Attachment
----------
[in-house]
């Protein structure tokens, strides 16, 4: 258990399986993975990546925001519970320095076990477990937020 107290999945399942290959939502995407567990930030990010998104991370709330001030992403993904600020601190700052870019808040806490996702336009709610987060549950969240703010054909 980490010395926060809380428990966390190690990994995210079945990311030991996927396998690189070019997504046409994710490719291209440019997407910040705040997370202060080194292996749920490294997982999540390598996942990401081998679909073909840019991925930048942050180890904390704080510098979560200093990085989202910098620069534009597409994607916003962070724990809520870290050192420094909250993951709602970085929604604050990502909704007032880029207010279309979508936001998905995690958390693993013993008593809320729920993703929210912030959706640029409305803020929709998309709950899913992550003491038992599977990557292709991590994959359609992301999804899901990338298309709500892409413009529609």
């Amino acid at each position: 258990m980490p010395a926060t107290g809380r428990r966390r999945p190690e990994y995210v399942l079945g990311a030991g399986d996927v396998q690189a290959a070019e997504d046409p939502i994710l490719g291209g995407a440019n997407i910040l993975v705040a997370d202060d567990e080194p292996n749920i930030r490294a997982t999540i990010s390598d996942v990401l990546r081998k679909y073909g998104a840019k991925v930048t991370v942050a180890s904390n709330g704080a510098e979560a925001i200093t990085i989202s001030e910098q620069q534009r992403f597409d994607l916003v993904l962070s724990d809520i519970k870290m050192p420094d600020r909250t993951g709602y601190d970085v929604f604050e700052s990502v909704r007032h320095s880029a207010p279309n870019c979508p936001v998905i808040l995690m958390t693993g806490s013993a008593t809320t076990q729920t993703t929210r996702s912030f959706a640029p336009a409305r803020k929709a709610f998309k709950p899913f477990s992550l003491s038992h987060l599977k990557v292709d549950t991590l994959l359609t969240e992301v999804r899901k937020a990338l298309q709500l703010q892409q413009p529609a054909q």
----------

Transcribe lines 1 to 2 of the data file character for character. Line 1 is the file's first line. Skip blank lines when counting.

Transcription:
[in-house]
């Protein structure tokens, strides 16, 4: 258990399986993975990546925001519970320095076990477990937020 107290999945399942290959939502995407567990930030990010998104991370709330001030992403993904600020601190700052870019808040806490996702336009709610987060549950969240703010054909 980490010395926060809380428990966390190690990994995210079945990311030991996927396998690189070019997504046409994710490719291209440019997407910040705040997370202060080194292996749920490294997982999540390598996942990401081998679909073909840019991925930048942050180890904390704080510098979560200093990085989202910098620069534009597409994607916003962070724990809520870290050192420094909250993951709602970085929604604050990502909704007032880029207010279309979508936001998905995690958390693993013993008593809320729920993703929210912030959706640029409305803020929709998309709950899913992550003491038992599977990557292709991590994959359609992301999804899901990338298309709500892409413009529609």